Glasgow & West Scotland

Toddler Liam Boyle's plug death 'was avoidable'

Liam Boyle
Image caption Liam died after plugging in leftover cabling at his home in Glasgow

An inquiry into the death of a toddler who was electrocuted has found that he would be alive if a handyman working in his Glasgow home had tidied up.

Liam Boyle, died aged 21 months, after inserting leftover cabling into a wall socket in February 2009.

A fatal accident inquiry heard how Daniel Rough and assistant Simon Burns fitted an oven at the Hillington house.

Sheriff Ian Miller said Mr Rough ought to have recognised the potential danger of leaving cabling behind.

The inquiry heard how the toddler was believed to have picked up a severed plug and cable with bare wires in the kitchen.

It is thought he then placed the plug in a socket in his toy room and touched the exposed live and neutral wires.

Liam was discovered by his mother, Claire Hughes, 32, who tried to revive him through mouth-to-mouth resuscitation, but he could not be saved.

The inquiry heard how it was likely that the toddler died within seconds of touching the live wires.

'Reasonable precautions'

Sheriff Miller issued his written judgement following the fatal accident inquiry into Liam's death at Glasgow Sheriff Court last month.

He wrote: "The primary responsibility for satisfying the reasonable precautions of keeping the new cable and plug in a place where Liam could not get at them while the work was being done, and for removing them as part of the necessary task of clearing up whatever tools and equipment he had brought to the house must rest with the person undertaking the job, Mr Rough.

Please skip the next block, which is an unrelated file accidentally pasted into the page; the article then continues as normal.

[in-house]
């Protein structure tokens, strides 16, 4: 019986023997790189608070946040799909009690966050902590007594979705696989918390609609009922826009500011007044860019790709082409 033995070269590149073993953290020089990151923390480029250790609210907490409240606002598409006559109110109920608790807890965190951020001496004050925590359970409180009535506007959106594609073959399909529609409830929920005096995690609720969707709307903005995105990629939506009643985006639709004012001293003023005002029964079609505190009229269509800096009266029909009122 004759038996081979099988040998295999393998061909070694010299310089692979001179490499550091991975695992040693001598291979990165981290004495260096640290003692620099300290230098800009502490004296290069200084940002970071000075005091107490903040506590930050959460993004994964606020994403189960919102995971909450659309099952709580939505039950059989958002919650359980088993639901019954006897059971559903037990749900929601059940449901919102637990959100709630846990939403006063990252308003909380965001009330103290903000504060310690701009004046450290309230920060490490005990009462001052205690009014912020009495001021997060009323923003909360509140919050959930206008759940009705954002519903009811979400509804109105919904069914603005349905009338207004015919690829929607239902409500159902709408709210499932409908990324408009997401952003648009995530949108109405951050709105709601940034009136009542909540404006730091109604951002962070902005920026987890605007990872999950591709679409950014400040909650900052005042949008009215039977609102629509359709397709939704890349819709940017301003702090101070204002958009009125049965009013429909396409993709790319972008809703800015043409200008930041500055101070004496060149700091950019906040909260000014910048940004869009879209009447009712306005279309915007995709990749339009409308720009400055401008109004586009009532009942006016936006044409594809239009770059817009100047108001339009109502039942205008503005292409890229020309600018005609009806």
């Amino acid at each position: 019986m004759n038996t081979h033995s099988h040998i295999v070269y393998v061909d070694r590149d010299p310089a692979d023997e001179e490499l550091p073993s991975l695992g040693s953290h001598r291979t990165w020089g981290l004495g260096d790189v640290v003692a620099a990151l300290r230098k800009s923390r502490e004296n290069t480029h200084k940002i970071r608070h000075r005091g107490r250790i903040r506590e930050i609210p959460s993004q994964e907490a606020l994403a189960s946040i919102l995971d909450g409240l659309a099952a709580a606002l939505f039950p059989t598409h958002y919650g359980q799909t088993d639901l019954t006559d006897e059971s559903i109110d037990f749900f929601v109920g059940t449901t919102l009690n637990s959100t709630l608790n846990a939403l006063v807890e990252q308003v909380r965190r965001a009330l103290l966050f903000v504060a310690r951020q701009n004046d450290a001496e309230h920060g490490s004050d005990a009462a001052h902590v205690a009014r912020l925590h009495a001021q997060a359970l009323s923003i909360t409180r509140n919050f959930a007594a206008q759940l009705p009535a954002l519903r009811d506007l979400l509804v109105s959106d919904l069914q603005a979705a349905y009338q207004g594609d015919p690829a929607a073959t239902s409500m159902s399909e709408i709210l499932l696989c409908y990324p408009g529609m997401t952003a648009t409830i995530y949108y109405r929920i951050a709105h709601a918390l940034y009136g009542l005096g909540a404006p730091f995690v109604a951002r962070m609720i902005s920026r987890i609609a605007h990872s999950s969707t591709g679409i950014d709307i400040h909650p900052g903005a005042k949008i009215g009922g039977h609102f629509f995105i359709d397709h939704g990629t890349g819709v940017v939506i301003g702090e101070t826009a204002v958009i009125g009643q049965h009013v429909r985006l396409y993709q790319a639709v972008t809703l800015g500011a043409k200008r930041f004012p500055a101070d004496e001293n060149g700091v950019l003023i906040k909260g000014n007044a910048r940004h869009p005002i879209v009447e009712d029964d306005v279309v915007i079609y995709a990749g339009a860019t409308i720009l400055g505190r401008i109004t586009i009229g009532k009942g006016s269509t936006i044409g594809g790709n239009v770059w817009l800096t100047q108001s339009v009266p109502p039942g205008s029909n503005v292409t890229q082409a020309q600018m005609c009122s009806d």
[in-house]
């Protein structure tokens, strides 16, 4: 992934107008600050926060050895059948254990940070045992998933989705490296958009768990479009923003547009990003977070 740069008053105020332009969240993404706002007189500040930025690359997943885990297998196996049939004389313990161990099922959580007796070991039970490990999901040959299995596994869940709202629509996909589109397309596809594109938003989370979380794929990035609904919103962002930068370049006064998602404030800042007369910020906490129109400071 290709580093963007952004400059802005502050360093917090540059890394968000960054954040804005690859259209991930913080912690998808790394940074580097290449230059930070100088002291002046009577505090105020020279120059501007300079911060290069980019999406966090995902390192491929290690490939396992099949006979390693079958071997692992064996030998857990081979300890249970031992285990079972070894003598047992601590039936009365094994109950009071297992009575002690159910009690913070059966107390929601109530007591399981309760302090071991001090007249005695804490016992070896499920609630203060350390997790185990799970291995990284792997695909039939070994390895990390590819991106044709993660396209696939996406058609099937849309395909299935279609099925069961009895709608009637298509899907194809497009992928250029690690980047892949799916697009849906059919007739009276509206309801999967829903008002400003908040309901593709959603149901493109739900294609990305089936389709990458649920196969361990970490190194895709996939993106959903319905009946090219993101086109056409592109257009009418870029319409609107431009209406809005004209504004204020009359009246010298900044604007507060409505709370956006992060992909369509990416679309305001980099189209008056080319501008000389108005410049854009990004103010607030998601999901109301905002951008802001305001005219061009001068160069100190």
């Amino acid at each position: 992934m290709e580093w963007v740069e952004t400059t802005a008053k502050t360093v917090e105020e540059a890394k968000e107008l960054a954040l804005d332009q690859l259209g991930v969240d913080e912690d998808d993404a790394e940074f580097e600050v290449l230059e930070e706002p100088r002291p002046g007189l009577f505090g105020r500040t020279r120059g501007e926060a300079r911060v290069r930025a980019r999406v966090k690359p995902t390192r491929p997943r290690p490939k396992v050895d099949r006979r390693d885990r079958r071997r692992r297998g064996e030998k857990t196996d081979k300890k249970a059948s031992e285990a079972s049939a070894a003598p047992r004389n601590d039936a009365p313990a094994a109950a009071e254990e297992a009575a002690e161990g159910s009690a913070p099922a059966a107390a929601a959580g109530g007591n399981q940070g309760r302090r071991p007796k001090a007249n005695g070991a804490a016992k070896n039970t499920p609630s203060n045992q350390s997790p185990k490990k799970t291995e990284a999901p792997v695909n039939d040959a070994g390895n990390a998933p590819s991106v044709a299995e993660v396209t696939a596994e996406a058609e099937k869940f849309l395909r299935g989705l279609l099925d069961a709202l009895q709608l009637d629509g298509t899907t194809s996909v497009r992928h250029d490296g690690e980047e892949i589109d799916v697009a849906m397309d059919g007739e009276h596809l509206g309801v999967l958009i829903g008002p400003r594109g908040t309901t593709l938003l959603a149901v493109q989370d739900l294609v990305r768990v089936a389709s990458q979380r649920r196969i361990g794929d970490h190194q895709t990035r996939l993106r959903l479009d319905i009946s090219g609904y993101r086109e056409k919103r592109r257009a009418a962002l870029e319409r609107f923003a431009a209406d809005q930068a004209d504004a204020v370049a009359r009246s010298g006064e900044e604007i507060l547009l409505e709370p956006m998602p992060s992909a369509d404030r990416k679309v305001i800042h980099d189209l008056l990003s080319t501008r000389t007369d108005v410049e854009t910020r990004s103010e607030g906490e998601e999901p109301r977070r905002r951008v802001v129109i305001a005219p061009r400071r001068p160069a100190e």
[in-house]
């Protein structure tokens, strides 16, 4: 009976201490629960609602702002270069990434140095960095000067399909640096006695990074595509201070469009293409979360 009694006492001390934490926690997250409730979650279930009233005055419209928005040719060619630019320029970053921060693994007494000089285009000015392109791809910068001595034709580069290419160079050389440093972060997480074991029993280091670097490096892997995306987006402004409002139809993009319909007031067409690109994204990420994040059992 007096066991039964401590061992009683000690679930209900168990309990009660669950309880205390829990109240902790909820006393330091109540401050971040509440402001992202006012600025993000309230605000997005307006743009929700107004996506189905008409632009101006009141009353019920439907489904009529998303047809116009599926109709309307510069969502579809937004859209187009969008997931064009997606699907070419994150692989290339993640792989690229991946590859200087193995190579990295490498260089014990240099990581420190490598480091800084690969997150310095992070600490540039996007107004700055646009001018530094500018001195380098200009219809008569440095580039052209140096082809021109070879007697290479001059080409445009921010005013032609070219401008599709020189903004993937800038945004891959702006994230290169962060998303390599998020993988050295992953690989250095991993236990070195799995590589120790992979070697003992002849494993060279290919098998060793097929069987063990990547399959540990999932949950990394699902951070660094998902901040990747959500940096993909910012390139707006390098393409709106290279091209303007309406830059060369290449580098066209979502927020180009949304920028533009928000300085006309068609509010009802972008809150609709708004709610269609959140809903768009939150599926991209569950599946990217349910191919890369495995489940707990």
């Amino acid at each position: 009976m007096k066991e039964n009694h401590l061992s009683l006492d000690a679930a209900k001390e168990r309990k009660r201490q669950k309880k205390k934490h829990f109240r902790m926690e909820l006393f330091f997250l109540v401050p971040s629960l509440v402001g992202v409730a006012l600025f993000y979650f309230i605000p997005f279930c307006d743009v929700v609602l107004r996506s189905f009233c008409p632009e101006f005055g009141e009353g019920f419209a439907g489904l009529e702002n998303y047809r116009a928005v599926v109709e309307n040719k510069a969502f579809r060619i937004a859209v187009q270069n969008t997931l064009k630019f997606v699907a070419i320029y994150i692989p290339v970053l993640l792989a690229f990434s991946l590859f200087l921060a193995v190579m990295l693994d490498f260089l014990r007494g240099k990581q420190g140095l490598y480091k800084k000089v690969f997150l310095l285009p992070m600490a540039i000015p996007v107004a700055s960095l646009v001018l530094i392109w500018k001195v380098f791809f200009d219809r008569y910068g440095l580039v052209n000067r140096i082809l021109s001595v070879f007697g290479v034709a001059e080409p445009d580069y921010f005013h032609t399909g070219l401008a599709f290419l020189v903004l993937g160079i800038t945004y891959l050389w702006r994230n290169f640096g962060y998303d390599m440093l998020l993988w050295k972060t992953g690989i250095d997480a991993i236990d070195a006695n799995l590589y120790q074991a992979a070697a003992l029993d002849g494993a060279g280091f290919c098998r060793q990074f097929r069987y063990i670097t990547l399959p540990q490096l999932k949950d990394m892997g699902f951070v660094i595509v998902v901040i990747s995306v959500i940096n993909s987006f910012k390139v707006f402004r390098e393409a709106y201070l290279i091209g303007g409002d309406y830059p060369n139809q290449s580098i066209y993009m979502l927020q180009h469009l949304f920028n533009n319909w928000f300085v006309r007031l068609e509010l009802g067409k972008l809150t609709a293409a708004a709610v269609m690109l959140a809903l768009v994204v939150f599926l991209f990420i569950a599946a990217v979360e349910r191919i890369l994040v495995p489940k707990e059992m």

"He knew that Liam, a small boy, was in the living room while he was carrying out the task of replacing the old oven in the next door room, the kitchen.

"He ought to have taken account of Liam's presence and young age to the extent of recognising that his work equipment of whatever description, and that includes the new cable and plug, would be a source of interest if not fascination to Liam.

"By reason of his young age, this brought with it a significantly enhanced risk that the natural curiosity of a small boy had the potential to lead him into doing something that might injure himself even if his mother were also present in the same room."

Massive shock

Sheriff Miller said he accepted the evidence of expert witness James Madden, a principal specialist inspector in electrical engineering with the Health and Safety Executive.

Mr Madden had concluded that little Liam had "grasped the bare wires of the live conductor in one hand and the bare wires of the neutral conductor in the other".

Sheriff Miller added:" At that time the cable was energised. As a consequence alternating current at the strength of the national supply flowed through his hands, arms and across his chest.

"The effect of that current passing through his body caused a massive shock to his heart. His death followed almost instantaneously.

"It is a merciful grace to Liam that in all probability he died before he realised what was happening to him and before he had the opportunity to feel pain."

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